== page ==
Professional Jeweler Archive: W.B. David Sues De Beers and Others

August 2004

First Run


W.B. David Sues De Beers and Others

Asks for $100 million in damages


W.B. David & Co., New York City, seeks $100 million in damages from 90 defendants – including various De Beers entities and principals and many De Beers clients – in a lawsuit filed July 1 in U.S. District Court for the Southern District of New York. The suit also asks the court to attach – or seize – De Beers’ U.S. assets, including trademarks and intellectual property such as the slogan “A Diamond is Forever,” along with a long list of other assets potentially held by various defendants.

“The De Beers cartel and its confederates and coconspirators have inflicted serious injury on us. We are prepared to pursue this matter vigorously to a successful conclusion,” according to W.B. David.

De Beers supplied W.B. David with rough diamonds until last year, when the company was eliminated from the group’s client, or sightholder, list. The 140-page filing includes these complaints:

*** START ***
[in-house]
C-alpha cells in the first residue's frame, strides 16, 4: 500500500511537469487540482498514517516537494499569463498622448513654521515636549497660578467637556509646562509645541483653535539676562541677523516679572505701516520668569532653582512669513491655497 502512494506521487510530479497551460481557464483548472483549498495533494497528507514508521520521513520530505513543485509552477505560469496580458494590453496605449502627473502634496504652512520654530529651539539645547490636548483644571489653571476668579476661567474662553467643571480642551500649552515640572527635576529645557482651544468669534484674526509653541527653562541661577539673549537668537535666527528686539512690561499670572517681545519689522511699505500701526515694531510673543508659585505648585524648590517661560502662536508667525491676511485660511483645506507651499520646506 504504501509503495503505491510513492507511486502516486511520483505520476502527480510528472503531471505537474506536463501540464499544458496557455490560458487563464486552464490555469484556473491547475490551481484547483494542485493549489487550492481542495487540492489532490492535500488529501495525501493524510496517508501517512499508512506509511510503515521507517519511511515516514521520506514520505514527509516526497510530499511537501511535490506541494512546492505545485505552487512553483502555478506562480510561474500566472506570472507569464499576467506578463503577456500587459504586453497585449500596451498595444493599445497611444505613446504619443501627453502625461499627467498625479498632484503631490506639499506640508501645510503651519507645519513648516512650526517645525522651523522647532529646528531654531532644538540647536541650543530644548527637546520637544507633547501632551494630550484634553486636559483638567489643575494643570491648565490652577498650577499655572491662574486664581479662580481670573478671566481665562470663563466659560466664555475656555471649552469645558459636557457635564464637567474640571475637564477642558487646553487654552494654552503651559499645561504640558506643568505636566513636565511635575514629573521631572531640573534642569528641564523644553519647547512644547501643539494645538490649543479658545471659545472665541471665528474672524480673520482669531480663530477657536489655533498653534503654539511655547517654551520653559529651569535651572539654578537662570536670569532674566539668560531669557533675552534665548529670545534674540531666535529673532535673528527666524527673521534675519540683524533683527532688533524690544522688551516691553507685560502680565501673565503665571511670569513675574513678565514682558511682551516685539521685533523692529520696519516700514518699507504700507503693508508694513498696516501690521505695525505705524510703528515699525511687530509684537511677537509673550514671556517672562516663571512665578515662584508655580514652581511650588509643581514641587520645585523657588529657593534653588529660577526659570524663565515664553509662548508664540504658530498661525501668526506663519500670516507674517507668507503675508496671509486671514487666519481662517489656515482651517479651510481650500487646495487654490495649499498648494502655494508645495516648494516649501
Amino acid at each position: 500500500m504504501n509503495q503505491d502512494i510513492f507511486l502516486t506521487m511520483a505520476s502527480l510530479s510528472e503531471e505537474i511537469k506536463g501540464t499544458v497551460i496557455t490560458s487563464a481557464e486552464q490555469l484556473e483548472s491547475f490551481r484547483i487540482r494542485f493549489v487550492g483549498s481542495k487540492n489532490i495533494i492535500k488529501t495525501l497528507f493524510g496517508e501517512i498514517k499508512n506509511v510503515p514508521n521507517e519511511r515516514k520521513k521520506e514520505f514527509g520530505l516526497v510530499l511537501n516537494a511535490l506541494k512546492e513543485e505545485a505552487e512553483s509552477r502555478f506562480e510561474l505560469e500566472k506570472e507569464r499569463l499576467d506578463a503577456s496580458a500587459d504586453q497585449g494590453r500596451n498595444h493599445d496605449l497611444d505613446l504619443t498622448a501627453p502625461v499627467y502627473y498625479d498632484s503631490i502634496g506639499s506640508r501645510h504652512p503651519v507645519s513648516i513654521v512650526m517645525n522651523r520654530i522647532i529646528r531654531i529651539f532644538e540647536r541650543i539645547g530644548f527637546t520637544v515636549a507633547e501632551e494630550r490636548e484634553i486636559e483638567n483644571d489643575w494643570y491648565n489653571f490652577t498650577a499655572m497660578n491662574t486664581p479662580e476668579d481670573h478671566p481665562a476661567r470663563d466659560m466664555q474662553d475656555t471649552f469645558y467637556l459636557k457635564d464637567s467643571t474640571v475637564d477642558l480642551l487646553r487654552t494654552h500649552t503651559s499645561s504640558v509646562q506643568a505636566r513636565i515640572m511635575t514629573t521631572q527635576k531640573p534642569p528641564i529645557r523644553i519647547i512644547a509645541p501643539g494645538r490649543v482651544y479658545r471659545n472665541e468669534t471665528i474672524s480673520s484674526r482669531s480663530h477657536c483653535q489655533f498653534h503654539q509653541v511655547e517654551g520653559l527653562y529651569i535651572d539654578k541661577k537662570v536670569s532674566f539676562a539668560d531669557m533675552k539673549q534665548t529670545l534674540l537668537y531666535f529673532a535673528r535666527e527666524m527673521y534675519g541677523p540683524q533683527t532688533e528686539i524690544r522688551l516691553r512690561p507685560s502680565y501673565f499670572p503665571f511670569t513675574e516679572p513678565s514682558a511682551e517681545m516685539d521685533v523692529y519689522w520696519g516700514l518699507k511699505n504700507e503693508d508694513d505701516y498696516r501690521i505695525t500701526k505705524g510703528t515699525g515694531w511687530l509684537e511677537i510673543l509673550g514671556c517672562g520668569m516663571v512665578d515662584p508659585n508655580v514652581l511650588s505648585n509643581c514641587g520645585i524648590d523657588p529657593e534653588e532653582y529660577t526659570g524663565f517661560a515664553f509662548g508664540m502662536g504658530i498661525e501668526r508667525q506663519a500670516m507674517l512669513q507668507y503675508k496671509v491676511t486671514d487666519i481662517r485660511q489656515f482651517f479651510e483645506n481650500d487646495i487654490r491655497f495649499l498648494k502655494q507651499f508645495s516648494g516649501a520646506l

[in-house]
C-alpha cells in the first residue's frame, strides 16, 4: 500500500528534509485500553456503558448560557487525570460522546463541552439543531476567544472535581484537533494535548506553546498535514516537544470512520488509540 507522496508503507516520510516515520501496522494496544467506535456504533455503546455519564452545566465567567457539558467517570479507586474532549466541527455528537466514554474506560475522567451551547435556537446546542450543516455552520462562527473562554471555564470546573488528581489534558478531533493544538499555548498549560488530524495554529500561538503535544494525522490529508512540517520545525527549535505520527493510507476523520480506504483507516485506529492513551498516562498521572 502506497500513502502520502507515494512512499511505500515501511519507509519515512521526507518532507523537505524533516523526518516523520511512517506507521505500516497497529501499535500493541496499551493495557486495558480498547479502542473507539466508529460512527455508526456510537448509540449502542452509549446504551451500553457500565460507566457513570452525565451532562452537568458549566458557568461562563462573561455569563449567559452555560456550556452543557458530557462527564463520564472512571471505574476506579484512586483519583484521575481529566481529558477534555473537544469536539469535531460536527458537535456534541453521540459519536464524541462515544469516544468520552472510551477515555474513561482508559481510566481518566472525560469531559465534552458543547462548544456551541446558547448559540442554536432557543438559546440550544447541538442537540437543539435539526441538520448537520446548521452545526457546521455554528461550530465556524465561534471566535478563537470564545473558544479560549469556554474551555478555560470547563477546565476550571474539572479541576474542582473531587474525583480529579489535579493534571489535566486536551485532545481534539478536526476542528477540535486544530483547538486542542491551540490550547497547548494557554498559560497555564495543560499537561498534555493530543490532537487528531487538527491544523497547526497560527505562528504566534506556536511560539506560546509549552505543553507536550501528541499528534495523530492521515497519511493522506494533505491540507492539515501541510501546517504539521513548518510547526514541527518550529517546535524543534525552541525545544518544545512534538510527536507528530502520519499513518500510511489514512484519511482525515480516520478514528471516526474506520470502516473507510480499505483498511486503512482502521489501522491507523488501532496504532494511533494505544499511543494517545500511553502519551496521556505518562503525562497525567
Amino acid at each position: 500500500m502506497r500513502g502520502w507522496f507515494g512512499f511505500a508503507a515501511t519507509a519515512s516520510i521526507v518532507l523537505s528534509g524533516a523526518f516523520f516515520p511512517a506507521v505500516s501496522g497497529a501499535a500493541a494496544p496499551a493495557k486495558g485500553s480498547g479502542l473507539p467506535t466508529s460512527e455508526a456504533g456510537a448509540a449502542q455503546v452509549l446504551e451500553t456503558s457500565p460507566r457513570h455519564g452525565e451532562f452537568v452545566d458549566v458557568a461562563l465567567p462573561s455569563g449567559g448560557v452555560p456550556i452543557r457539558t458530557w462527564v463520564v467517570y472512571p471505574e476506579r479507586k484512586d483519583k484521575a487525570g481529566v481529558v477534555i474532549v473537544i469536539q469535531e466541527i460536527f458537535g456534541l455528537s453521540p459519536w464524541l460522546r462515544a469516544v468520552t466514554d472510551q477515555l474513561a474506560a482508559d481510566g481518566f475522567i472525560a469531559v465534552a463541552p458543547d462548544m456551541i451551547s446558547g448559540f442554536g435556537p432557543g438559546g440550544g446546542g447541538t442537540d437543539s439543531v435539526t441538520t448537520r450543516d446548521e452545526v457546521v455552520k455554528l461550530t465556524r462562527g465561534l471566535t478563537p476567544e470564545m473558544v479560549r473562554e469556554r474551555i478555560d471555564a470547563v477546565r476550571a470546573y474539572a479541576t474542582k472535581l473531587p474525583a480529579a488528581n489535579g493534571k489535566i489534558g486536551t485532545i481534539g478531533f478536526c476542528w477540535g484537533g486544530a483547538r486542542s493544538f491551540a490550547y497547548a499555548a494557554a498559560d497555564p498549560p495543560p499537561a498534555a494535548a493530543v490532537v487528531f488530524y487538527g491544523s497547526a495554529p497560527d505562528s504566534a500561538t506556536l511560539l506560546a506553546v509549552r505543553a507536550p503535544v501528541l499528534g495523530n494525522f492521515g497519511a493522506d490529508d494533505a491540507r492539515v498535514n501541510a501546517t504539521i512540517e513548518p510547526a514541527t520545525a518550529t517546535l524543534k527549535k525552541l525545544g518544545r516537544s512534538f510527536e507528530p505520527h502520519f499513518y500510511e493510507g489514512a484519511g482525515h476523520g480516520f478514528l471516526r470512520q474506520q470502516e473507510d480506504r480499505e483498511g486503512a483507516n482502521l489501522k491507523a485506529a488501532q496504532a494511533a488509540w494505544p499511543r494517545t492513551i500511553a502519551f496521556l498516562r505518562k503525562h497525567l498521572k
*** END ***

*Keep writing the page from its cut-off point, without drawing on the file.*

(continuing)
u De Beers eliminated W.B. David from its list of Supplier of Choice clients not because it was a poor applicant, but because it wants to “increase its downstream, vertical monopoly power by gaining further control over retail sales of diamonds.” W.B. David claims “De Beers has targeted U.S. diamantaires [for elimination from its client list] who manufacture and distribute two carat and larger rough diamonds, which are in the greatest shortage, which are key to De Beers’ aspirations to sell diamonds.”

u De Beers stole W.B. David’s proprietary U.S.-based Leading Jewelers of the World program and is using it with a group of retail jewelers in Japan, where W.B. David says it planned to introduce the program. Leading Jewelers of the World, which W.B. David introduced in 2001, is an organization of elite retail jewelers who agree to adhere to high standards in diamonds, service and other areas. The suit says De Beers’ termination of W.B. David’s client status precluded the company from meaningfully continuing the program because it no longer has the kinds of diamonds needed to supply members.

u De Beers further controls the distribution of rough diamonds and illegally strengthens its monopoly by giving only certain non-sightholding diamantaires a supply of rough diamonds through its subsidiary Diamdel.

u De Beers is tightening its control of the markets and taking the actions specified in the lawsuit to “optimize the chances of success, and profits to be made, in its current and future De Beers retail stores worldwide and in the U.S.”

At press time, a De Beers press office representative told Professional Jeweler the company had not yet been served with the suit, making it inappropriate to comment.

– by Peggy Jo Donahue

Copyright © 2004 by Bond Communications